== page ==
Juniors get special Columbus Day hunting season

In spite of the New York Bowhunters Inc. which lobbied against it, the Department of Env­ironmental

Good news?

In spite of the New York Bowhunters Inc. which lobbied against it, the Department of Env­ironmental Conservation announced last Friday that junior hunters ages 14-15 will be able to hunt deer during a special youth firearms deer season on Columbus Day weekend (Oct. 6-8) in both the Northern and Southern zones.

I still do not understand how this group rep­resenting perhaps 4,000 members (bowhunters), which is less than 10 percent of the hunters in the New York hunting community, can have such an influence on the presentation of a law that, in this case, would affect more than 20,000 young hunters.

The young hunters will be required to have a current big game hunting license and will be allowed to take one deer of either sex with a firearm when accompanied by a licensed adult with at least three years’ experience. The young hunters may use a Deer Management Permit (DMP) or Deer Management Assistance Program tag for an antlerless deer; or, during the youth firearms season only, they may use their regular-season tag to take a deer of either sex. For those “bowhunting only” areas like Westchester County and parts of Albany and Monroe counties, the junior hunters may only use bowhunting equipment to take deer during the youth season.

DEC commissioner Joe Martens had several very good comments on this new youth hunting season. He said, “Implementation of this youth deer hunt is a hallmark moment for New York hunters and represents continued efforts of DEC to engage more young people in nature and outdoor recreation.” And my favorite, “Bowhunting seasons remain open during the youth hunt, but I encourage bowhunters to set your bow aside for the weekend and be a mentor for a youth’s first firearms deer hunt.”

For full regulations for junior hunters and a mentoring permission form, go to page 35 of the “New York Hunting & Trapping 2012-13 Official Guide to Laws & Regul­ations.”

I would really like to see those who will be mentoring these junior hunters send me an email with the name of those who take a deer (buck or doe) and give me all the details for a special Buck Tales column. Send them to [email protected] If you would like to submit a photo of your young hunter’s success, email the photo with the hunter’s age, where shot, etc., to adkhunter.com.

Now New York finally has a complete youth hunting days schedule. Here are the dates and regulations for the others.


To participate in this early hunt, a junior hunter must be 12-15 years old, have a current license and be accompanied by a licensed adult hunter. Only the junior hunters may carry firearms. A current (2011-2012) small game license is required for hunting in a WMU indicated in yellow in the regulations guide (page 41) on the weekend of Sept. 29-30. All other youth pheasant hunting weekends are in October and require a 2012-2013 license.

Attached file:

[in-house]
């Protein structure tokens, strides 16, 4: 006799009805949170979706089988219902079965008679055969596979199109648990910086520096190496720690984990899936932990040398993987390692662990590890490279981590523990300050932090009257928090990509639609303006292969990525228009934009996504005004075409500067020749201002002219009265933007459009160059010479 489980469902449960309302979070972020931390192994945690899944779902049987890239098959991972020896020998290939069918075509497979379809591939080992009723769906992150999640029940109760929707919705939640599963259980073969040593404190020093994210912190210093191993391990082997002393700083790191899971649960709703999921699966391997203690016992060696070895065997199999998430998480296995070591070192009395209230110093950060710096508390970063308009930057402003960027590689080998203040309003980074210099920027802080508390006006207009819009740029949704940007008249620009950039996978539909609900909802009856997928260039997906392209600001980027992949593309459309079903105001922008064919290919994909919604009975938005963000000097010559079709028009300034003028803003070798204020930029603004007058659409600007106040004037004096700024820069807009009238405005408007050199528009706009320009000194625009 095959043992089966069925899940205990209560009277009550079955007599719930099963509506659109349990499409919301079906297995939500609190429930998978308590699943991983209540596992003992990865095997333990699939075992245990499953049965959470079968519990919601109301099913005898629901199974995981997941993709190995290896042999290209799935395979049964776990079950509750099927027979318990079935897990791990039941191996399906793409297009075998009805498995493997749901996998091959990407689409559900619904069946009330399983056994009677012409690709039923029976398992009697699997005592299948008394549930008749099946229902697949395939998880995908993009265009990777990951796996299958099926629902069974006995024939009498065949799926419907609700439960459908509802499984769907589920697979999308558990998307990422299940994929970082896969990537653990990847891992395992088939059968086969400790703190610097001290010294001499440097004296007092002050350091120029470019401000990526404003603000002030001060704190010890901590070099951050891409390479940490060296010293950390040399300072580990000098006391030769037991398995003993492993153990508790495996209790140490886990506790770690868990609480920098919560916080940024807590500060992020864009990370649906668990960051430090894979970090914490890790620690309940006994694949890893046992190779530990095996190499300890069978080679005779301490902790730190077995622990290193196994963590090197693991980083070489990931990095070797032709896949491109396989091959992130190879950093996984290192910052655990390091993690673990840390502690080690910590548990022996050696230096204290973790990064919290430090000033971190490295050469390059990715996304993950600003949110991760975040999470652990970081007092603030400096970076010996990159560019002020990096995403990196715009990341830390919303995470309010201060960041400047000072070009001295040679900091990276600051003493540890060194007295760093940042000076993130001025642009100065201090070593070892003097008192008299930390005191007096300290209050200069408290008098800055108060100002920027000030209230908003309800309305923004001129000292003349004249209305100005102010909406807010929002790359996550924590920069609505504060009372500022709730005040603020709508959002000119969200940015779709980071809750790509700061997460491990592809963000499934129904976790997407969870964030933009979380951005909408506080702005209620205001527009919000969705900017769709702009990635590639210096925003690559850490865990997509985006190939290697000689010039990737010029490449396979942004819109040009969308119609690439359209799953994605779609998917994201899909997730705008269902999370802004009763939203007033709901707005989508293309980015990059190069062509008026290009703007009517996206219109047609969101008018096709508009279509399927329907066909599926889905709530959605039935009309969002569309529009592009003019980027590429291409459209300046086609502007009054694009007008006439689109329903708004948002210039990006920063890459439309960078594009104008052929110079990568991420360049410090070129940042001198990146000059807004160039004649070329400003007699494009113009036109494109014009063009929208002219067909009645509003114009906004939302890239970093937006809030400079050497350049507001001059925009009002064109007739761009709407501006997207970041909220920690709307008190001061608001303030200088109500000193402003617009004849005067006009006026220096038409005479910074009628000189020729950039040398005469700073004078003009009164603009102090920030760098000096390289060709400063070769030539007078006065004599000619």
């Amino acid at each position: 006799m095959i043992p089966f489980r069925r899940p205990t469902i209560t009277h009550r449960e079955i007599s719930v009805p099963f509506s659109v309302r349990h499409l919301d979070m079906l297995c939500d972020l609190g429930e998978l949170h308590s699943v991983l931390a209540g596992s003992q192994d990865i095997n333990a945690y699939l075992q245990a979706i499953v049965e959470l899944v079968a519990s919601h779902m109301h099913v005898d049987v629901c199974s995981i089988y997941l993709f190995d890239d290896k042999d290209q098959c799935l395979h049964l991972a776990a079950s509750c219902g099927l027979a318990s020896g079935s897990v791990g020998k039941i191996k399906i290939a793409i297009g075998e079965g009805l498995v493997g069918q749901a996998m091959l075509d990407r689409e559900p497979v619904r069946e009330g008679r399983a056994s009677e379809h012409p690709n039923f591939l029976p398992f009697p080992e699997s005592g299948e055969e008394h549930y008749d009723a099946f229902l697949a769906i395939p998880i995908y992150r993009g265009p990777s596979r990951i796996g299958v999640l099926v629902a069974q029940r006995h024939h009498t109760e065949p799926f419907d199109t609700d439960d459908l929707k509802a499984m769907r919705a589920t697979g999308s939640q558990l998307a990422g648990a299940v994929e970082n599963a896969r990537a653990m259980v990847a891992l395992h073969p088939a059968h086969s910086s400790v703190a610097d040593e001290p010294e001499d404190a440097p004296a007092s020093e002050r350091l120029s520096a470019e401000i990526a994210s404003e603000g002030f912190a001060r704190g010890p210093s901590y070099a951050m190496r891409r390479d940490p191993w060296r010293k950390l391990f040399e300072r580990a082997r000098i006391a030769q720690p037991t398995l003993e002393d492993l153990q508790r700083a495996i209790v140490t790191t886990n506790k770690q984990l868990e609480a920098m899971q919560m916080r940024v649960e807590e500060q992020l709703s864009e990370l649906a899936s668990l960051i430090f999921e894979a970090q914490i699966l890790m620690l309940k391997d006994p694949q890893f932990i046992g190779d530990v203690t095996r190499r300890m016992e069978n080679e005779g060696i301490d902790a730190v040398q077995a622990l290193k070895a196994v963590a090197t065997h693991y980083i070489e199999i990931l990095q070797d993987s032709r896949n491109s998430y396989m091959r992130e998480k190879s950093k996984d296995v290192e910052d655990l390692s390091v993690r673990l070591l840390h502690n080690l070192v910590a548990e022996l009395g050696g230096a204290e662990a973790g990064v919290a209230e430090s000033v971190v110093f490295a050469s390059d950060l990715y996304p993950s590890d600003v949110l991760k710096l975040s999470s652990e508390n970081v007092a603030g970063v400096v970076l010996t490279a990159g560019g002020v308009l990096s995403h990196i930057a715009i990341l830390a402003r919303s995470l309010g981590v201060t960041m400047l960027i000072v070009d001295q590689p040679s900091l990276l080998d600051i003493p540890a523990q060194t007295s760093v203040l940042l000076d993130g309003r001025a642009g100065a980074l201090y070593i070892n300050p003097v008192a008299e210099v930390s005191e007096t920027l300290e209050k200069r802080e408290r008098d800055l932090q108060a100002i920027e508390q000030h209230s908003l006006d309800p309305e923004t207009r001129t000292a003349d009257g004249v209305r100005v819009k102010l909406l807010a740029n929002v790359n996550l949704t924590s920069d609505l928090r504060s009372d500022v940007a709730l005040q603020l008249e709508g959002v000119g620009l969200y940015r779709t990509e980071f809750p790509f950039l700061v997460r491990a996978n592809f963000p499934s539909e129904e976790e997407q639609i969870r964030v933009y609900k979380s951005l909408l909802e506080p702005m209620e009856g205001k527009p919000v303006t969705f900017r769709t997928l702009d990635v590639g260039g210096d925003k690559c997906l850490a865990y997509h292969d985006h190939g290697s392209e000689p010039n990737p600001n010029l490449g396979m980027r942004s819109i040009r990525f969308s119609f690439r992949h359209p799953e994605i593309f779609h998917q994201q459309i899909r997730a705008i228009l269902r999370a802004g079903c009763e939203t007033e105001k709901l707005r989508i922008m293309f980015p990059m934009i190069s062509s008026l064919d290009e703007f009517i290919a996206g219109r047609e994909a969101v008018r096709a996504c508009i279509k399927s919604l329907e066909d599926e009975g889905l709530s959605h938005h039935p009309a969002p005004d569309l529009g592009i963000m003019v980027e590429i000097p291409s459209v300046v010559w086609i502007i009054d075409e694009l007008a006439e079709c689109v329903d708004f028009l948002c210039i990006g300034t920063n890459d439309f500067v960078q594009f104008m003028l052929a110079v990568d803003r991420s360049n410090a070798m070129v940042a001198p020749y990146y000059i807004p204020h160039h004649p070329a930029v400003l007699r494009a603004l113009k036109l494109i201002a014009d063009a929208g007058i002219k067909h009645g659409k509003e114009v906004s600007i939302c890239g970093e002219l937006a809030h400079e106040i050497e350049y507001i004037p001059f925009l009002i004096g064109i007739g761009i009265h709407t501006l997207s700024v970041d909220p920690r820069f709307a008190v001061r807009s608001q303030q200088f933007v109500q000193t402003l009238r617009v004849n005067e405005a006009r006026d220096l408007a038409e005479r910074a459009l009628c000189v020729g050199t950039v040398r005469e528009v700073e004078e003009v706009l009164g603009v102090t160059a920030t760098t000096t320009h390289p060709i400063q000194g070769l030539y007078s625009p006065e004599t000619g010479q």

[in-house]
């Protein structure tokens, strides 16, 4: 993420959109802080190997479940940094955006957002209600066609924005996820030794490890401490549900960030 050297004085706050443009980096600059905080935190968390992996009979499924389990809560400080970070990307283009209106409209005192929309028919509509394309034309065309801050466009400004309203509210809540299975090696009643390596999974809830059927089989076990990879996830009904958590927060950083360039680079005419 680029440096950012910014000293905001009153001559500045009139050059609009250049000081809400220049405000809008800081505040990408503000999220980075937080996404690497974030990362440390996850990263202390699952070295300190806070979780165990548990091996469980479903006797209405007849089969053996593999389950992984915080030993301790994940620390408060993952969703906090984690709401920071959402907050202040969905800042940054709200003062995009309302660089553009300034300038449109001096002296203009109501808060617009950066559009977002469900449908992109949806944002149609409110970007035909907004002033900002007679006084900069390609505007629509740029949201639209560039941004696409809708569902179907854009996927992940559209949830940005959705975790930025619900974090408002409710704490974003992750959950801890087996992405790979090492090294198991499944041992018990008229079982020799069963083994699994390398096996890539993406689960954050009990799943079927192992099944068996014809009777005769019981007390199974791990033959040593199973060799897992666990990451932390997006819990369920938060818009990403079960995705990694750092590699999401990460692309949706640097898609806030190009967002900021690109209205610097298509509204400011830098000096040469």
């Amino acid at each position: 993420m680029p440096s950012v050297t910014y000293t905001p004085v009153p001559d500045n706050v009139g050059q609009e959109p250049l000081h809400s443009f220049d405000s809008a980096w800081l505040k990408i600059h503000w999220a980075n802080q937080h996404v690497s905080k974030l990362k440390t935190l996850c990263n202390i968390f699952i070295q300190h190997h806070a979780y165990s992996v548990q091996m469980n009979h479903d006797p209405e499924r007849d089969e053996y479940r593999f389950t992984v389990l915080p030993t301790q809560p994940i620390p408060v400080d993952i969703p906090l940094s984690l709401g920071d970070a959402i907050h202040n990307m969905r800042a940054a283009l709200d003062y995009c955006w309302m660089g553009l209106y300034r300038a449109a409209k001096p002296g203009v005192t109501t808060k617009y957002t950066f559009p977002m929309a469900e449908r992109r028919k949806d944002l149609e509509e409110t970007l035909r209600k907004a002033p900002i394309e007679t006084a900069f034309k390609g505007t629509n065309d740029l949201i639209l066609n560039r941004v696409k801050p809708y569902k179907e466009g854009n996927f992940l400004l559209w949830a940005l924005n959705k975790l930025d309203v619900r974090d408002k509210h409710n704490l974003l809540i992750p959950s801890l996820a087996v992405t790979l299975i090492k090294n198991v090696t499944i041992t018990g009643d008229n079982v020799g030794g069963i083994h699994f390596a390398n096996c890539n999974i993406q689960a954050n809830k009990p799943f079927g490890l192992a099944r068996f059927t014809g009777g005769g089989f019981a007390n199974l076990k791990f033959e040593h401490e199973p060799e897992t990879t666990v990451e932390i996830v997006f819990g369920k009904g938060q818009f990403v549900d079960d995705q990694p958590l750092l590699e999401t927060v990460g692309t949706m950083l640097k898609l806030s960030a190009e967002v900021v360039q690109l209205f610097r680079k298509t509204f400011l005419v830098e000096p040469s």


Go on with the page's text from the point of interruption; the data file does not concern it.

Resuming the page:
DEC said the pheasant population is at an all-time low, but there’s still a wild pheasant population in the western part of the state. To help the rest of us enjoy pheasant hunting, DEC annually stocks about 25,000 pheasants in eight regions, two of which are in our backyards or just a short ride away in Albany, Columbia, Delaware, Greene, Montgomery, Otsego, Rensselear, Schoharie, Clinton, Essex, Franklin, Fulton, Sar­atoga and Washington counties.

For a complete listing of all the regions with pheasant stocking and their exact locations, click here.

I think it’s important to get young hunters out to take advantage of the DEC-stocked pheasant areas the weekend before the regular season there opens. There’s definitely a good chance they’ll get at least a shot, and some will even get a bird.


The third fall/winter opportunity to expose our eager young hunters to the outdoors is the early waterfowl season. The five waterfowl hunting zones (Western, Northeast, Lake Champlain, Southeast and Long Island) each have a weekend youth season. All junior-licensed hunters may hunt ducks, coots, mergansers, Canada geese and brant on this weekend in these zones. The youth hunters do not need a federal duck stamp, but they must register with the Harvest Information Program either by telephone (888-427-5447) or online at www.ny-hip.com.

The waterfowl youth season was introduced by DEC in 1996 and has since introduced thousands of young hunters to waterfowl hunting. The Northeast Zone, which opens this weekend, consists of that area north of a continuous line extending from Lake Ontario east along the north shore of the Salmon River to I-81, then south to Route 31, east to Route 13, north to Route 49, east to Route 365, east to Route 28, east to Route 29, east to Route 22, north to Route 153, east to the New York-Vermont boundary, exclusive of the Lake Champlain Zone.

The Southeast Zone is south of that line and northwest of I-95 in Westchester County. This zone opens Sept. 29-30.

For full details on other waterfowl zones, click here.


Last weekend, the New York State 4-H Shooting Sports held a hunter education training program (Super Saturday) at its facility in Ballston Spa. The event attracted 184 participants, including 64 for firearms, 36 for archery, and what surprised me was that 84 took the trapping course. According to Bill Schwerd, executive director of Cornell Cooperative Extension of Saratoga County and coordinator of the NYS 4-H Shooting Sports program, the majority were youth hunters, and there were a number of interested parents who attended with their kids.

Categories: Sports

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